Trial Resumes for Chinese Uygur Men Accused of Bombing Bangkok’s Erawan Shrine
BANGKOK – The trial of two Chinese Uygur men accused of carrying out a bombing at a Bangkok landmark last year that killed 20 people, has resumed after the Military Court appointed a new translator.
Yusufu Mieraili, 27, and Bilal Mohammed, 31, also known as Adem Karadag, both ethnic Uygur Chinese, were appointed a translator by the Bangkok Military Court, despite the pairâ€™s protestations that they did not trust the courtâ€™s choice.
On October 25, the court ordered that the Chinese Embassy in Bangkok be approached to provide a suitable translator â€“ either Uygur to English, or Mandarin to Thai â€“ as the defendants both held Chinese passports.
Mieraili Yusufu and Bilal Mohammad, have pleaded not guilty in the Aug. 17, 2015, bombing of the Erawan shrine, which is popular among Chinese and other tourists.
At the hearing on Tuesday they complained that the newly appointed interpreter could not be trusted, as they had been selected by the Chinese Embassy. The military court rejected their claim, and insisted that the trial would now proceed as planned, with three observers appointed by the Chinese Embassy.
The charges against the defendants include conspiracy to explode bombs and commit premeditated murder.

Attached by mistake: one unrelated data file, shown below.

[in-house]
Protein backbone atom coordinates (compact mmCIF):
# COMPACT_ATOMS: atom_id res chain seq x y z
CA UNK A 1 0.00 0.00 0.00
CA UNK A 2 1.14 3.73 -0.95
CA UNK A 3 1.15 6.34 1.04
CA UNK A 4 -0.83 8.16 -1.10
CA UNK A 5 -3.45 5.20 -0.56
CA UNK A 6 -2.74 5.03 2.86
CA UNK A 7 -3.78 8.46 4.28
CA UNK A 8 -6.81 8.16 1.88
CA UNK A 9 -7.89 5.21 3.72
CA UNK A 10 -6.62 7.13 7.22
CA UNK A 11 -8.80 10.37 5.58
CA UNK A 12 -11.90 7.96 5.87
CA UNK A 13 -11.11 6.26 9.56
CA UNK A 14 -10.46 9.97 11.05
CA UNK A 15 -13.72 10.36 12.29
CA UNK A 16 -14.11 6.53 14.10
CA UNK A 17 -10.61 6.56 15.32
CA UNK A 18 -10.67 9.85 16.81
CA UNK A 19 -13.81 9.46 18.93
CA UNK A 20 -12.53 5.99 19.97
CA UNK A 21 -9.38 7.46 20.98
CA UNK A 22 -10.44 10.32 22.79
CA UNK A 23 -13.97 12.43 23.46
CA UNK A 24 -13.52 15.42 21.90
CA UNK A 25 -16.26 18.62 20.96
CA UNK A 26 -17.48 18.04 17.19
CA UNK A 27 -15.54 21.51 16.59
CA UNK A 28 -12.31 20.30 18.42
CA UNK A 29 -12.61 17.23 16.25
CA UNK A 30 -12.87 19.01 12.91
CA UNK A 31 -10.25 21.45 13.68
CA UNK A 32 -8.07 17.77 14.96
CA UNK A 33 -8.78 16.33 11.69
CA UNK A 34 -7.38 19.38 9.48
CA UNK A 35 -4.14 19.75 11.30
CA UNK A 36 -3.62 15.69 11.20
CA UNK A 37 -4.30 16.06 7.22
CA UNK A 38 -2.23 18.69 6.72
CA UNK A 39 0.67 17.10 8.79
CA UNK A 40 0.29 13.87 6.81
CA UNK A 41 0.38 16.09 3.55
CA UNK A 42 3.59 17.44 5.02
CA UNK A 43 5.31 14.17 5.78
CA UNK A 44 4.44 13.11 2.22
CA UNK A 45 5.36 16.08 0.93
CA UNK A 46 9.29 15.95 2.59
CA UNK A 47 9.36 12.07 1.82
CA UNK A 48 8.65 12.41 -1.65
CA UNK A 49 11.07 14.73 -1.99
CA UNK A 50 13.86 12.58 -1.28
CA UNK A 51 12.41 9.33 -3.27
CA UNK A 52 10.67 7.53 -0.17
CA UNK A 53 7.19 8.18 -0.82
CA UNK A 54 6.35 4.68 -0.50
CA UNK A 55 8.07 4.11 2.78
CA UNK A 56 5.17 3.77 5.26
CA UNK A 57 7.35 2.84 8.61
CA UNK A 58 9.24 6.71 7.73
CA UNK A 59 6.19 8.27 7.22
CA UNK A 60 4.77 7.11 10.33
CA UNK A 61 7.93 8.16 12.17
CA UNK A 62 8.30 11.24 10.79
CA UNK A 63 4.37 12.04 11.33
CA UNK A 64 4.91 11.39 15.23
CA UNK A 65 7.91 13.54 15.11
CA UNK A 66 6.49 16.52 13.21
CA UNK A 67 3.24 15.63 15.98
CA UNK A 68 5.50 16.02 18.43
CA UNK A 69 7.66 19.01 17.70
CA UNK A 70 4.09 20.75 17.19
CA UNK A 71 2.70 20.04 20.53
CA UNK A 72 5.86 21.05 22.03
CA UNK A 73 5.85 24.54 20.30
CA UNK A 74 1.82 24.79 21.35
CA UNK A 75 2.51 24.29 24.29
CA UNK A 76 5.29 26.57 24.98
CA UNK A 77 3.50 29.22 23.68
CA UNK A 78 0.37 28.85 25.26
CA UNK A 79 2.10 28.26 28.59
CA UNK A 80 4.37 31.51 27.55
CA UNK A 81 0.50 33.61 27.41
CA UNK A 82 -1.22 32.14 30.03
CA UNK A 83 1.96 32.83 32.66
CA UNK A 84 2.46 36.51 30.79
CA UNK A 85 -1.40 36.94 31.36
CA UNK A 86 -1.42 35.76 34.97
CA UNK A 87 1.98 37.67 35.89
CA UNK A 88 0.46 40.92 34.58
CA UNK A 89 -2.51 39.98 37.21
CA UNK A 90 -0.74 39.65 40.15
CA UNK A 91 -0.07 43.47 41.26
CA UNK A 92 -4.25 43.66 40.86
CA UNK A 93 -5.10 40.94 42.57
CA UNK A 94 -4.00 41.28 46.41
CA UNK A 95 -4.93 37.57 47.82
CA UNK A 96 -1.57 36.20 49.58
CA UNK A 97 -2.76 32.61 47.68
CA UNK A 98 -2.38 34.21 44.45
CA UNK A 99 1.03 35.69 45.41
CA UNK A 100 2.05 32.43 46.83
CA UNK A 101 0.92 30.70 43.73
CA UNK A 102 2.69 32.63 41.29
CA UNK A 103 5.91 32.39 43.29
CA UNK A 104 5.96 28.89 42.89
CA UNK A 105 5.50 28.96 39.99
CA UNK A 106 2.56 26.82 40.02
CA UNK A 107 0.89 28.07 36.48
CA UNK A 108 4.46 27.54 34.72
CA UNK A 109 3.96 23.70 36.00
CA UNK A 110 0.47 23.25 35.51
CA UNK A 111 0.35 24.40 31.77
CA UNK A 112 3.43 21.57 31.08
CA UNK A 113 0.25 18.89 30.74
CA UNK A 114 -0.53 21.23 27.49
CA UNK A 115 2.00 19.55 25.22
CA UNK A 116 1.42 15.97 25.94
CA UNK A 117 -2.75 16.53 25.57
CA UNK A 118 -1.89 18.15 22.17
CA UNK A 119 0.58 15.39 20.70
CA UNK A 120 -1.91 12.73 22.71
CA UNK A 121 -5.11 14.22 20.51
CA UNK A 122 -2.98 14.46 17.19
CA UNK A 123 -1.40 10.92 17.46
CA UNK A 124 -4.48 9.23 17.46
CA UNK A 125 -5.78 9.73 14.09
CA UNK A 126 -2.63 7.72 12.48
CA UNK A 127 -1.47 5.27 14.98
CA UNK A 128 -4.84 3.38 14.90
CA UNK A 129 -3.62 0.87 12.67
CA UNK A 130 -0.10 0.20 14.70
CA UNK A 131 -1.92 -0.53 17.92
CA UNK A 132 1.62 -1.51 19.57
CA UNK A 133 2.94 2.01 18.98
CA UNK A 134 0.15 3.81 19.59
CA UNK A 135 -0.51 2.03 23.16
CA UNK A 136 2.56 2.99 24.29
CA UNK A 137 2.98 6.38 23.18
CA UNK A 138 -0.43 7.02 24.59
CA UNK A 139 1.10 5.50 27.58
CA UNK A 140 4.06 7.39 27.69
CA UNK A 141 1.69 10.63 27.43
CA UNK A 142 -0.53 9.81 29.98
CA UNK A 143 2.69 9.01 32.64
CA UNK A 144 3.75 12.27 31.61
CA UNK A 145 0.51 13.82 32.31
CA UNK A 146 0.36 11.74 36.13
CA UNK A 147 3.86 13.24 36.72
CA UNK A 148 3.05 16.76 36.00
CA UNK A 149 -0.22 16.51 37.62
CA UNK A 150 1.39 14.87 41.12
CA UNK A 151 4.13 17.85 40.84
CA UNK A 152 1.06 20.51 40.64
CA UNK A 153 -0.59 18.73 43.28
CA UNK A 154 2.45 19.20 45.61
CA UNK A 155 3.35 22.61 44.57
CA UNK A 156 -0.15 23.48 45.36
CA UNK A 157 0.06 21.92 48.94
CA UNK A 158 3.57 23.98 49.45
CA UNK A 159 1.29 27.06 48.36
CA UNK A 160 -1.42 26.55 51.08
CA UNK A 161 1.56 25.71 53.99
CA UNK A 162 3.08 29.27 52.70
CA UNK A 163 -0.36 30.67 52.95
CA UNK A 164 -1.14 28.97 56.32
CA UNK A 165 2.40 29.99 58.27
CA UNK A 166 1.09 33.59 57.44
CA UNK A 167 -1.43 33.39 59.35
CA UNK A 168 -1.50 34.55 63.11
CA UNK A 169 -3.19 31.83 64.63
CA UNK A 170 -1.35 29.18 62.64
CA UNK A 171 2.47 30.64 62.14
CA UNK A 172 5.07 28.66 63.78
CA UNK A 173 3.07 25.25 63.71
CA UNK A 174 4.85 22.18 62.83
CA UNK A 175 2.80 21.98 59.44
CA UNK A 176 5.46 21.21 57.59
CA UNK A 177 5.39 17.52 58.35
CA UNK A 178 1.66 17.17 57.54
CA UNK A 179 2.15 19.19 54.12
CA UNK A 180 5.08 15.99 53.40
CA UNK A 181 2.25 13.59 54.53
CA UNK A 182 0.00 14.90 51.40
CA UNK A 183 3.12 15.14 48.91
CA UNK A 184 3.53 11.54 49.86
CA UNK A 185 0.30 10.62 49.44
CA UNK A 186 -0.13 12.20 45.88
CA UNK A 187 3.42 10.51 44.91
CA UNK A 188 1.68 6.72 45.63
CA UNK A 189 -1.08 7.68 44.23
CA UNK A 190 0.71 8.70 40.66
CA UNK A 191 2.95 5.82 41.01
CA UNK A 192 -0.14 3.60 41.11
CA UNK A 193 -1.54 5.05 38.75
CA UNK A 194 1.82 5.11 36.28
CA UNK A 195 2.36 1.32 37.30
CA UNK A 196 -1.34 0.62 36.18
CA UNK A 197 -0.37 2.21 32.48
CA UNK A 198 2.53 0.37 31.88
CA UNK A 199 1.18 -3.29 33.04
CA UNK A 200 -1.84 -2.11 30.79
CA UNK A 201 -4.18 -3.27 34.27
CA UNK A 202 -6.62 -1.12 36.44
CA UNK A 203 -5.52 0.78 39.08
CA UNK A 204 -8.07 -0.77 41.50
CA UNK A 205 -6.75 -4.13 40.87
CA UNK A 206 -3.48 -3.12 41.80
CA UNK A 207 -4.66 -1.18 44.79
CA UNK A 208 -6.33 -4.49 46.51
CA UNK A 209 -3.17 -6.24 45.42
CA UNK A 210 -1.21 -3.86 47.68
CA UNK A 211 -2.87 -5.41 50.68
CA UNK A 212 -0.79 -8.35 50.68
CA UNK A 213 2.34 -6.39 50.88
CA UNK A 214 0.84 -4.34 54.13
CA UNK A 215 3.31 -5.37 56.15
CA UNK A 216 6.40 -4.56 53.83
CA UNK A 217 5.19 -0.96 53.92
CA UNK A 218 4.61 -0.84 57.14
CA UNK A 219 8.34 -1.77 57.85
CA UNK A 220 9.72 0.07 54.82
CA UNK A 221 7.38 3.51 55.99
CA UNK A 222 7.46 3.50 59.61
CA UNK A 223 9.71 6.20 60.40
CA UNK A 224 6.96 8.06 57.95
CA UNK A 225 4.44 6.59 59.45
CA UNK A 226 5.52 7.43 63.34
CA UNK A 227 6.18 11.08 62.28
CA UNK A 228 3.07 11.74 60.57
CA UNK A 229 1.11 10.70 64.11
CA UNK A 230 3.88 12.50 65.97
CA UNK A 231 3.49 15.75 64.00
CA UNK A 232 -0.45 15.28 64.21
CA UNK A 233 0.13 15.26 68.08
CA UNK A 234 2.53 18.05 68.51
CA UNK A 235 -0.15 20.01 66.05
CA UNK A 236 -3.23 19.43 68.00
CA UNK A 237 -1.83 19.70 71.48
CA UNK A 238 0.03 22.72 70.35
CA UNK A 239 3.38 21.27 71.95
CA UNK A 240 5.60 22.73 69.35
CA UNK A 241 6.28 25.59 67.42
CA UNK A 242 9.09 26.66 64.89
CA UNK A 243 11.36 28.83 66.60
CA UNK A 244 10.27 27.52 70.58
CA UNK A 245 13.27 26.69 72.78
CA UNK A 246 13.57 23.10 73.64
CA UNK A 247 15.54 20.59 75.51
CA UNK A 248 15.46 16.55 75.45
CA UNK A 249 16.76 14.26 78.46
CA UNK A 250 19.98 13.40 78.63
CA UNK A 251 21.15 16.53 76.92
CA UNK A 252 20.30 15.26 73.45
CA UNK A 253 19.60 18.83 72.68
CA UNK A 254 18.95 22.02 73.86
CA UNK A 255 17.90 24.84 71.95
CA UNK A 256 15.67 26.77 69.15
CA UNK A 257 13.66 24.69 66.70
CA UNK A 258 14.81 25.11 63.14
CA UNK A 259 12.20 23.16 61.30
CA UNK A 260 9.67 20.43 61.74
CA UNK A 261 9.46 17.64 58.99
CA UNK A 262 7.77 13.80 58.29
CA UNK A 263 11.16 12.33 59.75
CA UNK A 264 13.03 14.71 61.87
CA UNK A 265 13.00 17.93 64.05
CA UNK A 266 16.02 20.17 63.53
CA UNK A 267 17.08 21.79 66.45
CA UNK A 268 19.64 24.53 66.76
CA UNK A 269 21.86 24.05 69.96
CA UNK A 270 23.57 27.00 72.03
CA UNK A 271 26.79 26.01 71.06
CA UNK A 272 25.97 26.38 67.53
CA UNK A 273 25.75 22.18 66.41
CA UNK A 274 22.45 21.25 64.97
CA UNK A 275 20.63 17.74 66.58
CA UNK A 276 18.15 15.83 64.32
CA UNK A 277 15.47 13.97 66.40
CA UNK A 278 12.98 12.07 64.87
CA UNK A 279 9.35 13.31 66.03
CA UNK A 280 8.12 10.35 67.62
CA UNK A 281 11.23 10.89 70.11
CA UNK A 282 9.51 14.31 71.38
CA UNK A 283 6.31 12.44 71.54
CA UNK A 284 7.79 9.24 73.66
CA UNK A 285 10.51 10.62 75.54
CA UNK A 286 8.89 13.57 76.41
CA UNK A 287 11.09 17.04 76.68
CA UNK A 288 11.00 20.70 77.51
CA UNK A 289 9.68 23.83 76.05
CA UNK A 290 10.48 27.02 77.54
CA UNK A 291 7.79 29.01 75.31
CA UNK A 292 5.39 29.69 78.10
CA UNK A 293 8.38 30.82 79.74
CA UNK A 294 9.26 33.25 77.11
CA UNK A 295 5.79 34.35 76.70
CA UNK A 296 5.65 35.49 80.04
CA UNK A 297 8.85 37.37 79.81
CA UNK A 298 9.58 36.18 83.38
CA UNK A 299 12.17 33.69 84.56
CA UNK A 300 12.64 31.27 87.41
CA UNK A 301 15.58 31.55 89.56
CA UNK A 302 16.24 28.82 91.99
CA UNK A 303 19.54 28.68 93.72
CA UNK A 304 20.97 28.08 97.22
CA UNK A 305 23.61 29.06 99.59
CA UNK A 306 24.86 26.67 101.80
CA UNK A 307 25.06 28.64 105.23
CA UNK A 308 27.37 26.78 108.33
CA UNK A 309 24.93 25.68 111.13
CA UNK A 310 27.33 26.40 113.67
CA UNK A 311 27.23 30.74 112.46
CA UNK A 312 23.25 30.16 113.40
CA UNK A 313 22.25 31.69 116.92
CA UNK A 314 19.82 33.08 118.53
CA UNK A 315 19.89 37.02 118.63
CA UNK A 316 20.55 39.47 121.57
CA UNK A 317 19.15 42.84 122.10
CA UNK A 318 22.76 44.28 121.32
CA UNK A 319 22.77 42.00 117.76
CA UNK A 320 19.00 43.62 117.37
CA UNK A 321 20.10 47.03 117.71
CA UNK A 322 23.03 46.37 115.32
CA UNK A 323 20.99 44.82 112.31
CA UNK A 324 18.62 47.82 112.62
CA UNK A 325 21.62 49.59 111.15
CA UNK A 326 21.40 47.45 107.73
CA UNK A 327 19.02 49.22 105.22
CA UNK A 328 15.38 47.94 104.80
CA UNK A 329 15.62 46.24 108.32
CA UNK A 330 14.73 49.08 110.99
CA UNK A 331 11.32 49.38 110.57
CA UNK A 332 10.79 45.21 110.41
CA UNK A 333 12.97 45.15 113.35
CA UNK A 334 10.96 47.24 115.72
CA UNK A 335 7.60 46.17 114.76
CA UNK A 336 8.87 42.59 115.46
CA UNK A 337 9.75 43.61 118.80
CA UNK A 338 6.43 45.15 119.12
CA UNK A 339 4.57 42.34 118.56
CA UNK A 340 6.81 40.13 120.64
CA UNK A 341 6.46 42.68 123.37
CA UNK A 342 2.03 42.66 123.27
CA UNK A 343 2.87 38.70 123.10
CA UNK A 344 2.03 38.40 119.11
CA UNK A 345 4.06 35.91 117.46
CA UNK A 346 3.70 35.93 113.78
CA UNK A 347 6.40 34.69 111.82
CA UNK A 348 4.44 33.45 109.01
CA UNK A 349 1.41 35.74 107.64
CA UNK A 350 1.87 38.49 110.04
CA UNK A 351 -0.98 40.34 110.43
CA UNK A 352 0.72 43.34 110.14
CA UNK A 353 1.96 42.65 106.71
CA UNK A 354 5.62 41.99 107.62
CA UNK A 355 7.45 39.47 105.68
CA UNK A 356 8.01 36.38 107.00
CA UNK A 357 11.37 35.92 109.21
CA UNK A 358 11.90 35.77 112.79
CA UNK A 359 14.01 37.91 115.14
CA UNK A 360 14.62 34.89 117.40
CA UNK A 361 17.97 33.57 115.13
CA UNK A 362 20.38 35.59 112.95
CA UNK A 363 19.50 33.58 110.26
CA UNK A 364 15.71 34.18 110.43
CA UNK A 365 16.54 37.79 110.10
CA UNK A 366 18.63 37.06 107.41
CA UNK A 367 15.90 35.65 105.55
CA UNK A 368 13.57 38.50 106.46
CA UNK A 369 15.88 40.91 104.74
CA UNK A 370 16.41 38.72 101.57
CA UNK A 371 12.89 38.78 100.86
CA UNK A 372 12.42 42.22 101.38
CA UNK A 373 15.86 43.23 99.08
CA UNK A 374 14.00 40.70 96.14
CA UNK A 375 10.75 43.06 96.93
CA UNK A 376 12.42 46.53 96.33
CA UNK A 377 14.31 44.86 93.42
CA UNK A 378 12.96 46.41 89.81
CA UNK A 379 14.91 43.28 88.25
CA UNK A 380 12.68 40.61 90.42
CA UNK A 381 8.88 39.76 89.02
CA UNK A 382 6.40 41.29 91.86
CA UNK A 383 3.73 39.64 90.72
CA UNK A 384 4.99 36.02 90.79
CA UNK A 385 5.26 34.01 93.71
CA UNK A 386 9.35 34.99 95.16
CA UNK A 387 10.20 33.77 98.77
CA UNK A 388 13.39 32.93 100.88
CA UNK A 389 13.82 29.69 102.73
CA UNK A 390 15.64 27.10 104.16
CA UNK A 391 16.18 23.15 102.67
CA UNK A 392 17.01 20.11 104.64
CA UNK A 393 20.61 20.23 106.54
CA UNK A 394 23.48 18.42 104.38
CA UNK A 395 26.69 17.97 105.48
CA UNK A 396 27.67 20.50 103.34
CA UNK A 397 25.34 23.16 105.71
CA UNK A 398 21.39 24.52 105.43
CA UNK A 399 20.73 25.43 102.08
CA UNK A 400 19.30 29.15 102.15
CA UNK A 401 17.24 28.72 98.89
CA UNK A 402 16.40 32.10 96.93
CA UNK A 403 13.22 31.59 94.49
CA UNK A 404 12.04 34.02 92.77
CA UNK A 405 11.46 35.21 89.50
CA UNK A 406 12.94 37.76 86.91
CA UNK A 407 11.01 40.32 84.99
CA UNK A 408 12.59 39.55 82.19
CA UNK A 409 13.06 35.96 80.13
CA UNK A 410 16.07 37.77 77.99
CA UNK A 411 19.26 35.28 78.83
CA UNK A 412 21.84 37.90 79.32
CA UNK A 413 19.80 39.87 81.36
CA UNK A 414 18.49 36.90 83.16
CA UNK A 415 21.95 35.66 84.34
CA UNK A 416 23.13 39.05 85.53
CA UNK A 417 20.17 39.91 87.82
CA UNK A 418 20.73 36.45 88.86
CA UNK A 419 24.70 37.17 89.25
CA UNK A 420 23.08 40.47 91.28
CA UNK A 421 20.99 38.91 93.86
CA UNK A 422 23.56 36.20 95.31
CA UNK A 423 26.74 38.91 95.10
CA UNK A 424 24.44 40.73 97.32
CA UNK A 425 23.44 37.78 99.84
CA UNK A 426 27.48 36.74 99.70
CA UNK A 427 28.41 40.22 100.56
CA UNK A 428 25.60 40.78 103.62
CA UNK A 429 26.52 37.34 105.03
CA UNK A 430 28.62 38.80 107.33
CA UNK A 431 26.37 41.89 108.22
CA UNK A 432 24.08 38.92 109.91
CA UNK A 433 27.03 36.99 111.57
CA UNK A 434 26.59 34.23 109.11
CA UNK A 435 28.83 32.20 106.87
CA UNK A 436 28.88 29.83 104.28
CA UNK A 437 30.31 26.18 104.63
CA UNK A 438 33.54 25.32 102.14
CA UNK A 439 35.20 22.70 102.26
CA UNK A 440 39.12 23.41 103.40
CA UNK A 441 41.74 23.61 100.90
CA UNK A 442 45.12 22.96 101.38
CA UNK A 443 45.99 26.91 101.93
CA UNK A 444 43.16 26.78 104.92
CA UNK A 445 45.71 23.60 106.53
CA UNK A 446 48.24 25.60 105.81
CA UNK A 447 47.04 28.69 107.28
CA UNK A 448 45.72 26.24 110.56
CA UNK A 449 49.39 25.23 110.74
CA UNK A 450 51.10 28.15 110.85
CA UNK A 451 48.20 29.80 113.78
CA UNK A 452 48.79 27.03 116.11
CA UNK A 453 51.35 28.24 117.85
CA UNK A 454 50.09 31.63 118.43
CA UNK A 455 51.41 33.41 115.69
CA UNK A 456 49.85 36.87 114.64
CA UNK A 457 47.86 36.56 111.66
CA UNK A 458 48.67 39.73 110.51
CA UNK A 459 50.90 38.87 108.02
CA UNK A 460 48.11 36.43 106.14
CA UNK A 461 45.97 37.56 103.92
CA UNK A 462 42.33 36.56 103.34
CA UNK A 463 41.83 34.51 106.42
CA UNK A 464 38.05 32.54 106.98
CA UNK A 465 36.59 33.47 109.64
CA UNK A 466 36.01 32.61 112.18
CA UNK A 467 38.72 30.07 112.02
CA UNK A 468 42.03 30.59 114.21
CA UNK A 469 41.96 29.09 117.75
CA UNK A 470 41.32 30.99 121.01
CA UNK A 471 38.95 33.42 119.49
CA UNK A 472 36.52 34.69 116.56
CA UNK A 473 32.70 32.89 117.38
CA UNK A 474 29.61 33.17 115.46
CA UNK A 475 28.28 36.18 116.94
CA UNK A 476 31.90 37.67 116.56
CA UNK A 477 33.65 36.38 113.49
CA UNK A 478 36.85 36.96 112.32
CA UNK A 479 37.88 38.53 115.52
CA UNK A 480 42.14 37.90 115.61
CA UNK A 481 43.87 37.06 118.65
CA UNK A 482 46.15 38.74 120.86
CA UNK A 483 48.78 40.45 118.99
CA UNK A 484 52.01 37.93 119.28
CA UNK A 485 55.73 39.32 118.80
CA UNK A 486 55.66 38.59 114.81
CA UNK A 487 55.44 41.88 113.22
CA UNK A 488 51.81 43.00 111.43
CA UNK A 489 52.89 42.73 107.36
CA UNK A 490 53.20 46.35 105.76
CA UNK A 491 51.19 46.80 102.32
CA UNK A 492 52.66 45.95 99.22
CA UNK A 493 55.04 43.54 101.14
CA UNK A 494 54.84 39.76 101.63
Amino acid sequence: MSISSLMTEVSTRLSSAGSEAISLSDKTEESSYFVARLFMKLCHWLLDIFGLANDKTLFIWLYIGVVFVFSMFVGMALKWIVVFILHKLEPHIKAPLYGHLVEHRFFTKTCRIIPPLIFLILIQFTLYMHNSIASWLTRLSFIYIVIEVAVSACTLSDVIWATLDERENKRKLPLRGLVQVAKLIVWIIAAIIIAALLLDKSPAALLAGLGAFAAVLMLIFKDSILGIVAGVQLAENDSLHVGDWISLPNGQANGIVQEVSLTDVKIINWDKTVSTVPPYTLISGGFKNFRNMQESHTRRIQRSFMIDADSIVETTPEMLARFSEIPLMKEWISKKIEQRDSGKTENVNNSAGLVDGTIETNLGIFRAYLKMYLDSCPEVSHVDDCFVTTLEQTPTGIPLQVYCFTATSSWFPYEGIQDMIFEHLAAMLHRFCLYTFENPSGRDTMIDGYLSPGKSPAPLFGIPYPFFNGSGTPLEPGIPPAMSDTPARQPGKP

The first witness, police officer Lt. Col. Somkiat Ploytubtim, who was part of the police investigation team, began testimony saying “I saw many people with serious injuries and many dead. The shrine itself was damaged.”
Police say the case against the two men is supported by closed-circuit television footage, witnesses, DNA matching and physical evidence, in addition to their confessions. Police believe Yusufu detonated the bomb minutes after a backpack containing the device was left at the shrine by Bilal, also known as Adem Karadag.
The defendants are the only two suspects in custody out of the 17 people that authorities say were responsible for the bombing, one of the deadliest acts of violence in Bangkok in decades.
Some of the 15 other suspects are Turks, with whom Uighurs share ethnic bonds. Beijing charges that some Uighurs are Islamist terrorists and that some have been smuggled out of China to join Islamic State fighters in Syria via Turkey.
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